City, Church, And The Empire

1627 Words Dec 11th, 2015 7 Pages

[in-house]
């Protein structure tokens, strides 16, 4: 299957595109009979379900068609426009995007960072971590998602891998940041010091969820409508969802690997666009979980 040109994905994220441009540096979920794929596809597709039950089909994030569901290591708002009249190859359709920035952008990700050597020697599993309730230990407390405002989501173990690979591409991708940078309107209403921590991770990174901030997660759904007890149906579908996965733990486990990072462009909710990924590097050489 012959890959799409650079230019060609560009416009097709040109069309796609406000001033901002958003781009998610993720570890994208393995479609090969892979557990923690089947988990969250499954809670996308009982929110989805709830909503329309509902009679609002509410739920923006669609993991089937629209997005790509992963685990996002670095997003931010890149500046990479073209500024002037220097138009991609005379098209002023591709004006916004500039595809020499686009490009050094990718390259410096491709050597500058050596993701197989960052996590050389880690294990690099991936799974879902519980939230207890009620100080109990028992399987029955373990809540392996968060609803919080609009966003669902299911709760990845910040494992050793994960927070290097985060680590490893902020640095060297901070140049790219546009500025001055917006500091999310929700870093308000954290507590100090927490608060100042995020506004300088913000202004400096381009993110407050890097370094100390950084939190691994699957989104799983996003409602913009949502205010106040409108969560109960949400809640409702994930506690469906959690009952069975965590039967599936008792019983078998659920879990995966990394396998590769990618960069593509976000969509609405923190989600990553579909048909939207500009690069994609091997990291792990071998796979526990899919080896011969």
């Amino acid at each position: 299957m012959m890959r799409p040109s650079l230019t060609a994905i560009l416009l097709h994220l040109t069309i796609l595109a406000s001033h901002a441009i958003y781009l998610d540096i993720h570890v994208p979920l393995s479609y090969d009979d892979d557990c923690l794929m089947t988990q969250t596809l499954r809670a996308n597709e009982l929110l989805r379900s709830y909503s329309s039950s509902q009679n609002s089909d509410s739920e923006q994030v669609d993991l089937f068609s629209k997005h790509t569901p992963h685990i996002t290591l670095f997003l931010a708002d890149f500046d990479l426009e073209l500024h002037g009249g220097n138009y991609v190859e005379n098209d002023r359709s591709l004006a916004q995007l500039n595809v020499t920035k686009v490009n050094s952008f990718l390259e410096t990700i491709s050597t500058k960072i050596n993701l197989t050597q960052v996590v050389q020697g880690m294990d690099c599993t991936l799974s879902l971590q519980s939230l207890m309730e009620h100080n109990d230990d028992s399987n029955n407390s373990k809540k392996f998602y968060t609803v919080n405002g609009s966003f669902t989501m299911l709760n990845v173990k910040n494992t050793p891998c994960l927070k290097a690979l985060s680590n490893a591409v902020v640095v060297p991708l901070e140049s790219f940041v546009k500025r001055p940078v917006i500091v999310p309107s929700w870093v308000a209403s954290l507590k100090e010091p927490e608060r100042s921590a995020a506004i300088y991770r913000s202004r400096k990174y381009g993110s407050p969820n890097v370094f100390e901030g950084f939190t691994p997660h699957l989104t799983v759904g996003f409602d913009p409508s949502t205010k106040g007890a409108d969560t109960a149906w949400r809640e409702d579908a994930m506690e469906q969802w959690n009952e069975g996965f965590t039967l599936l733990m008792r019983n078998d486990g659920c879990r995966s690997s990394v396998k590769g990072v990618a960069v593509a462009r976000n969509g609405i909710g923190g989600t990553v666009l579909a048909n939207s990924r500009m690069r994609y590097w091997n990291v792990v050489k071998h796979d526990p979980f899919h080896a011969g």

City, Church, and the Empire Many often depict medieval Europe as times of kings, knights, and epic battles that end in great bloodshed and loss. While these things are true, the medieval Europe was much more than that. It was a time of controversy, strong and terrible leaders in politics as well as the church, and many changes in population and how the Europeans structured their societies. Writers and historians throughout this time period produced many works that told of the events in medieval Europe. A few overarching themes successfully describe the events of this time period by using the works of Thomas Aquinas, Thomas More, and multiple other writers. Three main categories describe Medieval European society—city, empire, and church. The cities that made up medieval Europe were small by our modern day standards, but the people of this time period considered them large. Cities were often unorganized and messy. They did not understand the idea of blocks and systems to organize cities yet. Thomas More critiques the style of the cities in Utopia. He states that the perfect city would be near a river with stone bridges for citizens to cross on. The river provides a generous supply of drinking water, which the citizens transport throughout the city using a network of pipes. Defensive walls and ditches surrounding the city provide protection. The streets are well organized, which greatly contrasts those of medieval European cities. Also, large houses were not greatly valued…
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